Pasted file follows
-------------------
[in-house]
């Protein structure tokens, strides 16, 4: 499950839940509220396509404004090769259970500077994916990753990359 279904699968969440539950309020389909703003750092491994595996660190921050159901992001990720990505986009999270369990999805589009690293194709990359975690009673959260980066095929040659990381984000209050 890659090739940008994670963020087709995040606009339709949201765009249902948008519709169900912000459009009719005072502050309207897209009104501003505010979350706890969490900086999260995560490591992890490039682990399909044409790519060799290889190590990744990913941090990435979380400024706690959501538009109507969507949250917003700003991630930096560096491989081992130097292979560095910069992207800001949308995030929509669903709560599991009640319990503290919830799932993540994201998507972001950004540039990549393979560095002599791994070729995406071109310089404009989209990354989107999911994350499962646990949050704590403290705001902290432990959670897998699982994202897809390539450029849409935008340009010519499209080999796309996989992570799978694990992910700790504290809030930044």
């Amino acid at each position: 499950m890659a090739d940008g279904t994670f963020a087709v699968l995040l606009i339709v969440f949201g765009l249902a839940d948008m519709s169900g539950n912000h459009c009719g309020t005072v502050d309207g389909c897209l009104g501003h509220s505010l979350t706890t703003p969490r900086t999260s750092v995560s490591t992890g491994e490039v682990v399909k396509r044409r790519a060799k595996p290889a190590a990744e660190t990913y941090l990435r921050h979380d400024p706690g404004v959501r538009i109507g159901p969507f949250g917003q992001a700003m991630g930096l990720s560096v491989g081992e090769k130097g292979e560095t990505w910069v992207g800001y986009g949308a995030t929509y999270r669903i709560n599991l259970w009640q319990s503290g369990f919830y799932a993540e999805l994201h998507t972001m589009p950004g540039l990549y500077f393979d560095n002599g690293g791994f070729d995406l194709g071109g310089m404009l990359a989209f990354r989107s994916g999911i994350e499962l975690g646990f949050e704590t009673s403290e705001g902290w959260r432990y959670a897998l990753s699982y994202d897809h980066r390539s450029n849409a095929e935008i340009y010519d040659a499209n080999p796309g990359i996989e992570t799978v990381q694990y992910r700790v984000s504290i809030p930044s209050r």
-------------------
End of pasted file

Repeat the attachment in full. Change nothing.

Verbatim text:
[in-house]
């Protein structure tokens, strides 16, 4: 499950839940509220396509404004090769259970500077994916990753990359 279904699968969440539950309020389909703003750092491994595996660190921050159901992001990720990505986009999270369990999805589009690293194709990359975690009673959260980066095929040659990381984000209050 890659090739940008994670963020087709995040606009339709949201765009249902948008519709169900912000459009009719005072502050309207897209009104501003505010979350706890969490900086999260995560490591992890490039682990399909044409790519060799290889190590990744990913941090990435979380400024706690959501538009109507969507949250917003700003991630930096560096491989081992130097292979560095910069992207800001949308995030929509669903709560599991009640319990503290919830799932993540994201998507972001950004540039990549393979560095002599791994070729995406071109310089404009989209990354989107999911994350499962646990949050704590403290705001902290432990959670897998699982994202897809390539450029849409935008340009010519499209080999796309996989992570799978694990992910700790504290809030930044």
């Amino acid at each position: 499950m890659a090739d940008g279904t994670f963020a087709v699968l995040l606009i339709v969440f949201g765009l249902a839940d948008m519709s169900g539950n912000h459009c009719g309020t005072v502050d309207g389909c897209l009104g501003h509220s505010l979350t706890t703003p969490r900086t999260s750092v995560s490591t992890g491994e490039v682990v399909k396509r044409r790519a060799k595996p290889a190590a990744e660190t990913y941090l990435r921050h979380d400024p706690g404004v959501r538009i109507g159901p969507f949250g917003q992001a700003m991630g930096l990720s560096v491989g081992e090769k130097g292979e560095t990505w910069v992207g800001y986009g949308a995030t929509y999270r669903i709560n599991l259970w009640q319990s503290g369990f919830y799932a993540e999805l994201h998507t972001m589009p950004g540039l990549y500077f393979d560095n002599g690293g791994f070729d995406l194709g071109g310089m404009l990359a989209f990354r989107s994916g999911i994350e499962l975690g646990f949050e704590t009673s403290e705001g902290w959260r432990y959670a897998l990753s699982y994202d897809h980066r390539s450029n849409a095929e935008i340009y010519d040659a499209n080999p796309g990359i996989e992570t799978v990381q694990y992910r700790v984000s504290i809030p930044s209050r």